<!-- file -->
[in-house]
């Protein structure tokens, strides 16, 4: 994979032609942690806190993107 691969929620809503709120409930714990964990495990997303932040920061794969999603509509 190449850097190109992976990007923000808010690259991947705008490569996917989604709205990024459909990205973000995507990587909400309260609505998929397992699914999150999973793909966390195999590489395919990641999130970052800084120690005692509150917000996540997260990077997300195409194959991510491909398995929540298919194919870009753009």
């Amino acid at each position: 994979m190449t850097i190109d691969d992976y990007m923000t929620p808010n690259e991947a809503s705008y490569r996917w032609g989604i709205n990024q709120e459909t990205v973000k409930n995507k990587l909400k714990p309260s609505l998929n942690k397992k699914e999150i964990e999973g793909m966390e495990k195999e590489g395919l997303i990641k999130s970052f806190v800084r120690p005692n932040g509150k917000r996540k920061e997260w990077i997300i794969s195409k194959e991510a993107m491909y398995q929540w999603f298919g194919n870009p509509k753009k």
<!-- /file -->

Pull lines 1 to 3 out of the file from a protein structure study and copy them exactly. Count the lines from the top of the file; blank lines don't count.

[in-house]
């Protein structure tokens, strides 16, 4: 994979032609942690806190993107 691969929620809503709120409930714990964990495990997303932040920061794969999603509509 190449850097190109992976990007923000808010690259991947705008490569996917989604709205990024459909990205973000995507990587909400309260609505998929397992699914999150999973793909966390195999590489395919990641999130970052800084120690005692509150917000996540997260990077997300195409194959991510491909398995929540298919194919870009753009």
């Amino acid at each position: 994979m190449t850097i190109d691969d992976y990007m923000t929620p808010n690259e991947a809503s705008y490569r996917w032609g989604i709205n990024q709120e459909t990205v973000k409930n995507k990587l909400k714990p309260s609505l998929n942690k397992k699914e999150i964990e999973g793909m966390e495990k195999e590489g395919l997303i990641k999130s970052f806190v800084r120690p005692n932040g509150k917000r996540k920061e997260w990077i997300i794969s195409k194959e991510a993107m491909y398995q929540w999603f298919g194919n870009p509509k753009k």